Discipline: Ecology Environmental and Earth Sciences
Maria Petelo - University of Hawaii at Mānoa
Co-Author(s): Lindsey Swierk, Pennsylvania State University, University Park, PA
Sexual traits increase an individual’s fitness by providing advantages when finding mates, defending territories, and competing with other males. Sexual signals are beneficial in attracting mates, however there are costs. An example of a distinct sexual signal is the dewlap of the Norops aquaticus. Norops aquaticus is a semiaquatic anole in which the males bear a relatively large, orange-red dewlap used to attract female N. aquaticus’, fight off males, and defend their territories. In this study we investigated the costs and benefits of the dewlap explaining how a beautiful sexual signal can affect performance, morphology, and predation in N. aquaticus. Our data suggest that dewlap size and color had an effect on certain morphology measurements and performance. In addition, we investigated whether a brighter dewlap would have higher predation rates as opposed to a duller colored dewlap by using clay models. Brighter dewlap clay lizards seem to be selected more for predation.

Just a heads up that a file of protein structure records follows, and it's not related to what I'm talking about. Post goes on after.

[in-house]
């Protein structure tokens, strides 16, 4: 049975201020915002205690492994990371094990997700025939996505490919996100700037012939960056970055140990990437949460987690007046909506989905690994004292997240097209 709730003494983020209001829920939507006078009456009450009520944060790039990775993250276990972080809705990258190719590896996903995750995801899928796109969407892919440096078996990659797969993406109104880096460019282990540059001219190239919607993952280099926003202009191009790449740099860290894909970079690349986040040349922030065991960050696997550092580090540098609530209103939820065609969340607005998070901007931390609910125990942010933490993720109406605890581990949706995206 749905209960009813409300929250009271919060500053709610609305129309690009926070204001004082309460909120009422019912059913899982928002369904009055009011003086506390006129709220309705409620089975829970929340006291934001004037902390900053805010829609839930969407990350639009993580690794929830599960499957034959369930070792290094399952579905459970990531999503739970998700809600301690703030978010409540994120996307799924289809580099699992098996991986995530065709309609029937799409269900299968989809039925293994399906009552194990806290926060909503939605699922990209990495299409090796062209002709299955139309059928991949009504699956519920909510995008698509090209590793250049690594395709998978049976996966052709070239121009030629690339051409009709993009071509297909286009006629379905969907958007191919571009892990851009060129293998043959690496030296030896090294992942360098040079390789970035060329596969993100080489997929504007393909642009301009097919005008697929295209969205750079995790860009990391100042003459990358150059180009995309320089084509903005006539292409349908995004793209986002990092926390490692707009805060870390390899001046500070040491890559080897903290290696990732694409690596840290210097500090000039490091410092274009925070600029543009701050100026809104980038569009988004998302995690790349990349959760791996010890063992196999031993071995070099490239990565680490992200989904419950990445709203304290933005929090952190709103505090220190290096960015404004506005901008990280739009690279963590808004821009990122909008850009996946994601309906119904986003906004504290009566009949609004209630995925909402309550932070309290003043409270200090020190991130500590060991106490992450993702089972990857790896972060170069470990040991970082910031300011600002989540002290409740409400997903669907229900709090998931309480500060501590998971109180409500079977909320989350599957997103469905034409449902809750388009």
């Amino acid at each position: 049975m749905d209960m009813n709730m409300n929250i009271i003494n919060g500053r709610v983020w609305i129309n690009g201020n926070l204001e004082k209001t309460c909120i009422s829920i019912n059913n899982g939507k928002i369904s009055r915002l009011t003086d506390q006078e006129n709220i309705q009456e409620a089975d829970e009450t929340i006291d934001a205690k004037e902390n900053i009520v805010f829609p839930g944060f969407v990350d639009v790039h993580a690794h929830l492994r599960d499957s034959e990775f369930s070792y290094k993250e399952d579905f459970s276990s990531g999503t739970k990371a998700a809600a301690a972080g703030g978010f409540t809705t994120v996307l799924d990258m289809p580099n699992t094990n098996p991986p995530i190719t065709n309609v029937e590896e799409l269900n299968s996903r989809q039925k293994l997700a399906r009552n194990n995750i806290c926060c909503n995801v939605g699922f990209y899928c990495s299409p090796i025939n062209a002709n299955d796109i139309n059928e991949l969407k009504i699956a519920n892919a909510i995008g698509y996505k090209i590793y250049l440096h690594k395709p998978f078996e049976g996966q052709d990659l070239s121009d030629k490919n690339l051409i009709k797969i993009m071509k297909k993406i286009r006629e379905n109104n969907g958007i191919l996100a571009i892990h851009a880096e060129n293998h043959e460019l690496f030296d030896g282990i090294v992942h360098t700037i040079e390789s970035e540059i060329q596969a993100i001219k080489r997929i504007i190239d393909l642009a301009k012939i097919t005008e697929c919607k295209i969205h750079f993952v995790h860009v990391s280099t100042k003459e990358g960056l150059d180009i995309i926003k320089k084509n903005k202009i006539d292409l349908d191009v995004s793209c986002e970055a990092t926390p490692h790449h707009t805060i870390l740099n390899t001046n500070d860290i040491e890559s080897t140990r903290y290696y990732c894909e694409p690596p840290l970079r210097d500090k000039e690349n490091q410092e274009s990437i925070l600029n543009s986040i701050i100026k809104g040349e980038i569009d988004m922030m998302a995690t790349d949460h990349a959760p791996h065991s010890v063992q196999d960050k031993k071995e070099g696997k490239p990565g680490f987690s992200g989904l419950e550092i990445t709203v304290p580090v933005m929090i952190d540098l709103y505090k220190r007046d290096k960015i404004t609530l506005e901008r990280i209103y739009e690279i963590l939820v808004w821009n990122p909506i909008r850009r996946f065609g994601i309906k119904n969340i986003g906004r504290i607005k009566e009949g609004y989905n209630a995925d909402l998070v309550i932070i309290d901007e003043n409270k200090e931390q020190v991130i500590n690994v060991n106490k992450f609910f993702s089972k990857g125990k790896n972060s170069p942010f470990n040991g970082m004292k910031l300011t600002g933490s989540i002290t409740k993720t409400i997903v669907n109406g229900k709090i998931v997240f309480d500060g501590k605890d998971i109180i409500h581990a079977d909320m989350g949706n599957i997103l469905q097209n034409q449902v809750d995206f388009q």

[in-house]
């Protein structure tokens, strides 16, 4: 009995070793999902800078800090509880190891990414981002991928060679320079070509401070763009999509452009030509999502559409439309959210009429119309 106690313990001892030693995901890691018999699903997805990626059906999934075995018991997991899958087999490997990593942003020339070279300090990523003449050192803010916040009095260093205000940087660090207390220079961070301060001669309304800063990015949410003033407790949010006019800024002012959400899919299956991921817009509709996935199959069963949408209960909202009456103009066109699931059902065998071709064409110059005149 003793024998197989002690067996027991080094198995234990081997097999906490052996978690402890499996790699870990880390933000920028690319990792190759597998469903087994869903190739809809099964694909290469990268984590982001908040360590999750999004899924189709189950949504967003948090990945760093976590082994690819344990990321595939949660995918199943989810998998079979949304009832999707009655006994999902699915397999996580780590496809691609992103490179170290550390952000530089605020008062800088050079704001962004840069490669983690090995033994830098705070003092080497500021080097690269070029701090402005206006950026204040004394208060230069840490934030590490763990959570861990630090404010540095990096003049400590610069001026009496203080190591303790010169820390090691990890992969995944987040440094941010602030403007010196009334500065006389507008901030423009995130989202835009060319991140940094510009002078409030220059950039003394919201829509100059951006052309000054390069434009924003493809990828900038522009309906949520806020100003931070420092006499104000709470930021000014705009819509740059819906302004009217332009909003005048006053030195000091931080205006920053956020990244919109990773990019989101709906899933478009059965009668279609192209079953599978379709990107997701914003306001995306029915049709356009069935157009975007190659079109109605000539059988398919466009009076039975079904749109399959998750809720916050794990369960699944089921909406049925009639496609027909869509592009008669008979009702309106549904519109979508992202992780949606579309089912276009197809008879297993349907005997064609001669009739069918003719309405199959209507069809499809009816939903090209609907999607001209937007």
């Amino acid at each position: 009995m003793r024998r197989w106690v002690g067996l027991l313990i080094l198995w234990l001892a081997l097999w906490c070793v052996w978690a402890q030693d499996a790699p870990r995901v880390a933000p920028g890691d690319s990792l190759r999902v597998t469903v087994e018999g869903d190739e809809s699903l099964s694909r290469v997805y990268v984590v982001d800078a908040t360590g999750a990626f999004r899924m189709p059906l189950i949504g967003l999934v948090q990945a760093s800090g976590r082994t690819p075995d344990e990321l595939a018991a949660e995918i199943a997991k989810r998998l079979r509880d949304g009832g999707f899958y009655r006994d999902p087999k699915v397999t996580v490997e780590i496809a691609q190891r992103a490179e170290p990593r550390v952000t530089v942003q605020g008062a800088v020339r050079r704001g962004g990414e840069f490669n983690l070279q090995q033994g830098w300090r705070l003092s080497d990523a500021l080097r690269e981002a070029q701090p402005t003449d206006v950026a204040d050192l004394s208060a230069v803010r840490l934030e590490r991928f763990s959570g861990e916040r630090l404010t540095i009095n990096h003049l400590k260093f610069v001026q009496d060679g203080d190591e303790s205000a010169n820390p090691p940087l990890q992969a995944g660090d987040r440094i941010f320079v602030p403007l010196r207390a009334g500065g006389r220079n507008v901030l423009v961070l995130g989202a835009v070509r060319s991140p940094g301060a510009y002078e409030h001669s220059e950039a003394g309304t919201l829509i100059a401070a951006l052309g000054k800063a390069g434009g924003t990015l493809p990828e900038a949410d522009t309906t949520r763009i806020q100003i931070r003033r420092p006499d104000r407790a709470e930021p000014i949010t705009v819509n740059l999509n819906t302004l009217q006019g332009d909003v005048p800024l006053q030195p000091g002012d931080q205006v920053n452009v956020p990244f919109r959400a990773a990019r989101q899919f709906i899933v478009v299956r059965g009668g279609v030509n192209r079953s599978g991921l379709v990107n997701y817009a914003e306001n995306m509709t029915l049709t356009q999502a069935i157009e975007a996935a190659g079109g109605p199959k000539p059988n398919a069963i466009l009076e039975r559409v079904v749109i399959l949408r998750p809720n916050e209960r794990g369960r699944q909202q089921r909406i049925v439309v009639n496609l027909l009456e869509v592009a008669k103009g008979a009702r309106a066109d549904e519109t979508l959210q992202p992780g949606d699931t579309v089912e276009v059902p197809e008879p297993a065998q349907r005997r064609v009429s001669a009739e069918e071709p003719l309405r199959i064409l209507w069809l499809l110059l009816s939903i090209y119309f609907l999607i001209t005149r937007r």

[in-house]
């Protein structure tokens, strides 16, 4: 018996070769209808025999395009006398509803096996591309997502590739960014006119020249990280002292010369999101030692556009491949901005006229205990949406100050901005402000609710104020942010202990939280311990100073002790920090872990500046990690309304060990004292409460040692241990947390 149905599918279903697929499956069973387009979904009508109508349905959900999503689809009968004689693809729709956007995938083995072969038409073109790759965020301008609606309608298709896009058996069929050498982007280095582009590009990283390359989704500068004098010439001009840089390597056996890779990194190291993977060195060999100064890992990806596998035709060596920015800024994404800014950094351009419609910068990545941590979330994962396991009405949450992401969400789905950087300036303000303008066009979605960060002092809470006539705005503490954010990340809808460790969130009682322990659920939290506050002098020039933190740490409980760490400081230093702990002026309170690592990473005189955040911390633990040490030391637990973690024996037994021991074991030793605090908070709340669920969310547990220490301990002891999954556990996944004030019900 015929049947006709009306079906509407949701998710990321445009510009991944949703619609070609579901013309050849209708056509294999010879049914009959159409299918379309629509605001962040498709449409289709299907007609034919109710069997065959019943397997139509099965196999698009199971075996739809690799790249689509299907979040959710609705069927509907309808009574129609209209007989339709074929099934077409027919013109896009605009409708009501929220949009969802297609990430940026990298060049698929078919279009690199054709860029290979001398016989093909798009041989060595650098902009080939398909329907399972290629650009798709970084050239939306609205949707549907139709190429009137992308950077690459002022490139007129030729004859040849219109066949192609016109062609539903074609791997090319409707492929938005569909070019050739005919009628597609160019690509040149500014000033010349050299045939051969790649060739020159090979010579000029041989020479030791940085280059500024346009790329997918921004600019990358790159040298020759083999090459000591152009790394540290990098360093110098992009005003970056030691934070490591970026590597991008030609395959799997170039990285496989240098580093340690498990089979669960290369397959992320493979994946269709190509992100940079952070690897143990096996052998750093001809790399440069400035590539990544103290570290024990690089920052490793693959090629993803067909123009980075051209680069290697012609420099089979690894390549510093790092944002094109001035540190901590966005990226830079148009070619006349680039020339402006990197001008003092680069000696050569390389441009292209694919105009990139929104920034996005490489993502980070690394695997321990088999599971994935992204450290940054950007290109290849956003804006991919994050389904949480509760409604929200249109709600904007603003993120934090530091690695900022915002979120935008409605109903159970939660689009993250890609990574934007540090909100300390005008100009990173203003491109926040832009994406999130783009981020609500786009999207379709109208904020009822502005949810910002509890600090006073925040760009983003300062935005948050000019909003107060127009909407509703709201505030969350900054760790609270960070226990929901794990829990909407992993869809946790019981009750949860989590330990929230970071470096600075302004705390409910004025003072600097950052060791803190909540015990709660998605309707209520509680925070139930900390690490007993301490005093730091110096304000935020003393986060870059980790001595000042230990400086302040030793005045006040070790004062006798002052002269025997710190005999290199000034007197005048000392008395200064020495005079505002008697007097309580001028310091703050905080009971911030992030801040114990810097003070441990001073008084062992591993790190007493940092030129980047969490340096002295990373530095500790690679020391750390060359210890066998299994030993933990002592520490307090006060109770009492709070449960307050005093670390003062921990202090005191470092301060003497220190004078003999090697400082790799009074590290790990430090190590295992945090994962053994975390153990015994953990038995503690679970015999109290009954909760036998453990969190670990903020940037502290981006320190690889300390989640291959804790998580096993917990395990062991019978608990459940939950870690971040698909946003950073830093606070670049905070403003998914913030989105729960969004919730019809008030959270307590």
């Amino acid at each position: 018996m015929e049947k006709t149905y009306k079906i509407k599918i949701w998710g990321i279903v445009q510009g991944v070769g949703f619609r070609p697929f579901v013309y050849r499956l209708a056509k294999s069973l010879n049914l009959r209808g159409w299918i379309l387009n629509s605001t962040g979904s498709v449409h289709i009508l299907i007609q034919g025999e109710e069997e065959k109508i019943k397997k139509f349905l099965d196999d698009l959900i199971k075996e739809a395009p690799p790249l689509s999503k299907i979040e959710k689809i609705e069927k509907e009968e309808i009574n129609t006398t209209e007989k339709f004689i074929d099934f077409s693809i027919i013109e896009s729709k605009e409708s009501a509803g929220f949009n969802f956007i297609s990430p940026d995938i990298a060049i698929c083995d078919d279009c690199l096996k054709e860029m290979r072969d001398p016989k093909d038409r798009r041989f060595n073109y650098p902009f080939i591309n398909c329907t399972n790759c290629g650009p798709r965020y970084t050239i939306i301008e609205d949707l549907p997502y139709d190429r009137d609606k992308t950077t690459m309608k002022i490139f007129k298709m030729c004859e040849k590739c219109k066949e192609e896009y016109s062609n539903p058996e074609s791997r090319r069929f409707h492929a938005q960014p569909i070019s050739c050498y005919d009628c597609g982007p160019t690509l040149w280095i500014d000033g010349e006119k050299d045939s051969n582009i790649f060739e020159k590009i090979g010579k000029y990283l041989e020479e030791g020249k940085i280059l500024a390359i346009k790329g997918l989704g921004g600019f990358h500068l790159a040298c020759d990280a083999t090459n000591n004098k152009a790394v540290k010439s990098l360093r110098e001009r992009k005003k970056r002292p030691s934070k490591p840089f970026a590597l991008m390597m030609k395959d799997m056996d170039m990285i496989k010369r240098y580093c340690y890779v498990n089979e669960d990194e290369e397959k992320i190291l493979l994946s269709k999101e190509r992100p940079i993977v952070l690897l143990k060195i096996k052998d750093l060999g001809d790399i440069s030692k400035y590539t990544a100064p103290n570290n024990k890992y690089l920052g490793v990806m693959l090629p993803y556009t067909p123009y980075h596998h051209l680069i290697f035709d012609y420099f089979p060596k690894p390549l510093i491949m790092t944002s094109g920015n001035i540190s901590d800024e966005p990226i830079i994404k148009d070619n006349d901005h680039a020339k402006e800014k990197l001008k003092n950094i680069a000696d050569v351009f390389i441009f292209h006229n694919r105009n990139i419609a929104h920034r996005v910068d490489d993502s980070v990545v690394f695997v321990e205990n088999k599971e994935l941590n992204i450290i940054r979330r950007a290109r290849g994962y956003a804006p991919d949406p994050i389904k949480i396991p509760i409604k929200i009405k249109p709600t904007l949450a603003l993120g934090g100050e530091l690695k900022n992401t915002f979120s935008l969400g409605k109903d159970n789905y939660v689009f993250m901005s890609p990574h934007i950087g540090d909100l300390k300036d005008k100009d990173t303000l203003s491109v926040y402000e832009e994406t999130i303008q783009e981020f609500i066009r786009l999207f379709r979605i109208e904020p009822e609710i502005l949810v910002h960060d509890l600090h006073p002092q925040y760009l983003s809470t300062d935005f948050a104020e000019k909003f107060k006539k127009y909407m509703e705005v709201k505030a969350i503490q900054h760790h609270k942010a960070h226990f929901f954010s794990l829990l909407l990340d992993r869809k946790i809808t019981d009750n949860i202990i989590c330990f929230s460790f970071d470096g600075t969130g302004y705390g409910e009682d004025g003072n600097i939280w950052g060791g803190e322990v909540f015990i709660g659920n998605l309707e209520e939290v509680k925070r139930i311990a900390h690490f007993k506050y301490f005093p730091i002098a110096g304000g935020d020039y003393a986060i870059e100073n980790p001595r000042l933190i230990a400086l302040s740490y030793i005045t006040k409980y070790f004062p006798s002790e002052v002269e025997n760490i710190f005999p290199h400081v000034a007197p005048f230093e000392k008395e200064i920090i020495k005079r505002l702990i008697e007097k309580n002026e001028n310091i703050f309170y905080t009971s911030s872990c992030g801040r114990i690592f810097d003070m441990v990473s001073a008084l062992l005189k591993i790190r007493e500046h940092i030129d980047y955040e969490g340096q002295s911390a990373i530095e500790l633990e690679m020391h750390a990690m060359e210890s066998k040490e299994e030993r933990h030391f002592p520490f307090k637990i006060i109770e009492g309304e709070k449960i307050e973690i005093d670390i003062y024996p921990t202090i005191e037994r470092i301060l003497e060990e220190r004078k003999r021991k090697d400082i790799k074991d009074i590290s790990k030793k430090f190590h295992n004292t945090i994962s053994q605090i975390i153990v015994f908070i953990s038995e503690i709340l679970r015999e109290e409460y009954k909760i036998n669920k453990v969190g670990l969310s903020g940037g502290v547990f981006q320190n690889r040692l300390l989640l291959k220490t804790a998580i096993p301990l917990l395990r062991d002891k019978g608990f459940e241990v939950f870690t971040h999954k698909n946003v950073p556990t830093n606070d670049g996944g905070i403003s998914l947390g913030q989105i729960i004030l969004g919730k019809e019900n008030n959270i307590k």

Funder Acknowledgement(s): National Science Foundation (NSF), Louis Stokes Alliances for Minority Participation (LSAMP) Program.
Faculty Advisor: Lindsey Swierk,